Creative by Nature

Many of us believe that we are not creative, but is this true?  To create means simply to make something new, to bring into being something that has not existed before.  When we understand this basic definition, we can realize not only that we are all creative, but also that we can learn to express ourselves more creatively by spending time in nature.

The universe itself is inherently creative.  Many, many years ago, the universe began as a very hot, dense mass of undifferentiated particles.  As these expanded and cooled, they formed the particles and atoms that we know today.  And as the aeons passed, these particles shaped themselves into stars, galaxies, planets, and – eventually – life.  Life itself is endlessly creative, constantly evolving into new and diverse forms and coming up with new and innovative solutions to environmental problems.  These solutions often change the environment in turn, encouraging other species to respond in creative ways.

Crocuses and bees

Creativity in nature: Every spring, the bright crocus blossoms are created from the bulbs that rested under the soil all winter, from the nutrients and water within the soil, and from the energy received through sunlight. The flowers in turn create nectar (from which the bees create honey) and pollen.

As humans, we are – like all of life – inherently creative, and we are ourselves creations of the universe, of the earth, and of the countless species who contributed to our evolution.  When we express our creativity, we express the inherent creativity of life and the universe, just as we ourselves are expressions of that creativity.

But how do we express ourselves creatively, especially if we are not accustomed to thinking of ourselves as creative?  One way is to begin by spending time in nature – whether in a forest, a park, or a backyard.  Away from other human beings, electronic devices, and the thoughts and words of others, we can observe nature more closely and also become more aware of our own thoughts and feelings, rather than simply thinking or feeling what we are taught that we should think or feel by our family, our peers, or the media.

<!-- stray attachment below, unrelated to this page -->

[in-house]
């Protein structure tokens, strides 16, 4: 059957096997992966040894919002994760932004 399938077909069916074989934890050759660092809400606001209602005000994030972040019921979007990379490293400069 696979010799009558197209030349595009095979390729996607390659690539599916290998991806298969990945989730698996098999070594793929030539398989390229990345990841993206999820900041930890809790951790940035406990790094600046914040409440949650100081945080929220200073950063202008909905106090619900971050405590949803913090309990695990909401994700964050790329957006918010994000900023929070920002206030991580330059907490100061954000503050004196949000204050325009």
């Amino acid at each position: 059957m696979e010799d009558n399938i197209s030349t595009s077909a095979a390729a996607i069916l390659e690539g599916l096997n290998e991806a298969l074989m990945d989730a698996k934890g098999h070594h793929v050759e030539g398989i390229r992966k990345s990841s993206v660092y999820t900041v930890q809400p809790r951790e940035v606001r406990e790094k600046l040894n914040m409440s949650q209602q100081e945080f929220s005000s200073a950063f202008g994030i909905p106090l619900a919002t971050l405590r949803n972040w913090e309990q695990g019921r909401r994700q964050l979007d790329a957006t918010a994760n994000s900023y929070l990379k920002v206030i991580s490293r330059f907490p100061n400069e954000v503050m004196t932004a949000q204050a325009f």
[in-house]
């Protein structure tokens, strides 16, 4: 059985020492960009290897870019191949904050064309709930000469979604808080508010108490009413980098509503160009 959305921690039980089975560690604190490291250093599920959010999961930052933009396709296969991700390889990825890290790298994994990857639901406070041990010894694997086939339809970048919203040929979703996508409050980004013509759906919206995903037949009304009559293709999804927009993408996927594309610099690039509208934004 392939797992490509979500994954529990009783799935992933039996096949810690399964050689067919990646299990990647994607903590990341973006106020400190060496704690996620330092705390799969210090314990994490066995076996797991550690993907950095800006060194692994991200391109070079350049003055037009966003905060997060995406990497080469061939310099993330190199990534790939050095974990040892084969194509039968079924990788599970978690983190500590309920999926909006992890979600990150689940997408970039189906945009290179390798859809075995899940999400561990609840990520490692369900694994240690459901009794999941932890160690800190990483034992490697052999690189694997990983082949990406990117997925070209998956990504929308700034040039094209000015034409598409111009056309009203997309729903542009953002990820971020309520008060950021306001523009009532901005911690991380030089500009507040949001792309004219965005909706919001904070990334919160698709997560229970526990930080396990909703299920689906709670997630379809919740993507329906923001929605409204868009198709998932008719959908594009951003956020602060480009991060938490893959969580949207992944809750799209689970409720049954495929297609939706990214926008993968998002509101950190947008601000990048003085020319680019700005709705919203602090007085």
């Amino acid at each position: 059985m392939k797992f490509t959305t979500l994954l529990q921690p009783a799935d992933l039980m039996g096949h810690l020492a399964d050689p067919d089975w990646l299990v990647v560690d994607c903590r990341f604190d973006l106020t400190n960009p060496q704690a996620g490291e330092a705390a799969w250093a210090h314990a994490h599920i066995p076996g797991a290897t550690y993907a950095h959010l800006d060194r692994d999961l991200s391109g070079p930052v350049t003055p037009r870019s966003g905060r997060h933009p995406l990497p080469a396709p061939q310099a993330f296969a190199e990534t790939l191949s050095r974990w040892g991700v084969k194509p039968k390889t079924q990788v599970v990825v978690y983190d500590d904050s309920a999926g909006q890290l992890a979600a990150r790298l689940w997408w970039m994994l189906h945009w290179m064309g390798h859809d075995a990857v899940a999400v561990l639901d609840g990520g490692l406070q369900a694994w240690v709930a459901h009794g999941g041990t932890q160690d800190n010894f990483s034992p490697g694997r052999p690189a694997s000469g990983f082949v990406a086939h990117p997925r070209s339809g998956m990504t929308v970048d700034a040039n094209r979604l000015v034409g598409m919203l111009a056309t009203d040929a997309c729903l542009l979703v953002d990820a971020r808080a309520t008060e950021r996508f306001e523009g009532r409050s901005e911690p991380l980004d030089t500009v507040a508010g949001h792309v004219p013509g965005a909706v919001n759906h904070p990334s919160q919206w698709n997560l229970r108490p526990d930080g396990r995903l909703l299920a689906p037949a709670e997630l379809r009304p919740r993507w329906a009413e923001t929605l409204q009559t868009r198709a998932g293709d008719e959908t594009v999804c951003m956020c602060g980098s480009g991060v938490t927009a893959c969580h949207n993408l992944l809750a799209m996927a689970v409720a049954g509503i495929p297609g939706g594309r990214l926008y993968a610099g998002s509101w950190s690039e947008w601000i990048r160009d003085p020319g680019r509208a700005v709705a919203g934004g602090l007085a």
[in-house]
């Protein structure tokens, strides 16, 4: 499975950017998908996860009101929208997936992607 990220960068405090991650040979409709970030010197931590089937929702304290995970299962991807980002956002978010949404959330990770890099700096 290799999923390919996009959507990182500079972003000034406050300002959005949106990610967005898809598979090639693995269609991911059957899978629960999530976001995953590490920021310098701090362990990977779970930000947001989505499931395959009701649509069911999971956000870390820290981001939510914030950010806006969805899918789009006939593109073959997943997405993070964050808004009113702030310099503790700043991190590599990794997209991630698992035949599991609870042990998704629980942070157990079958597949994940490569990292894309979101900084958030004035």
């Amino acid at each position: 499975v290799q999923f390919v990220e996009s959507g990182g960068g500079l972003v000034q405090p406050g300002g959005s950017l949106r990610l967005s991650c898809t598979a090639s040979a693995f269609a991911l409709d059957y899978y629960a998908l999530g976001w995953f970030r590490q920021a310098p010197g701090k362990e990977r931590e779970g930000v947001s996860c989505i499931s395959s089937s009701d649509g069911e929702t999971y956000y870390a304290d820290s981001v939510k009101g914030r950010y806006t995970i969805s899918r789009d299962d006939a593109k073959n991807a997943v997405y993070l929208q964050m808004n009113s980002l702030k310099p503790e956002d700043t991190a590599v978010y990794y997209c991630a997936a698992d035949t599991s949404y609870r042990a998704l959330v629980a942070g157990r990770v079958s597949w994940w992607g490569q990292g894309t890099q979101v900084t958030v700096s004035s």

As we become more aware of the other beings that share the more-than-human world with us, our human-centred worries and concerns begin to feel less important.  We begin to see ourselves as simply one small piece of the whole – one small piece of the creative universe.  Yet we also have a unique viewpoint of that whole, because no one else is going to perceive and understand things in the way that we perceive and understand them.  When we simply express – in whatever medium we prefer – what we truly think and feel in a genuine way, then we are being truly creative – and allowing the inherent creativity of nature to be expressed through us.

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2 Responses to Creative by Nature

  1. Ravena Guron says:

    Sometimes I’ll see something in nature and I’ll think… WOW. That’s incredible. I once went on holiday to a really rural, natural place… it had forests and mountains and basically looked like Middle Earth. And I came back with a whole load of new ideas for books :D

    • Heather says:

      Sometimes I have found that it helps just to go outside for a walk and breathe in the fresh air. Not only do I get more ideas that way, but also it helps to clear my mind and clarify the ideas that I already have. Thanks for the comment, Ravena!

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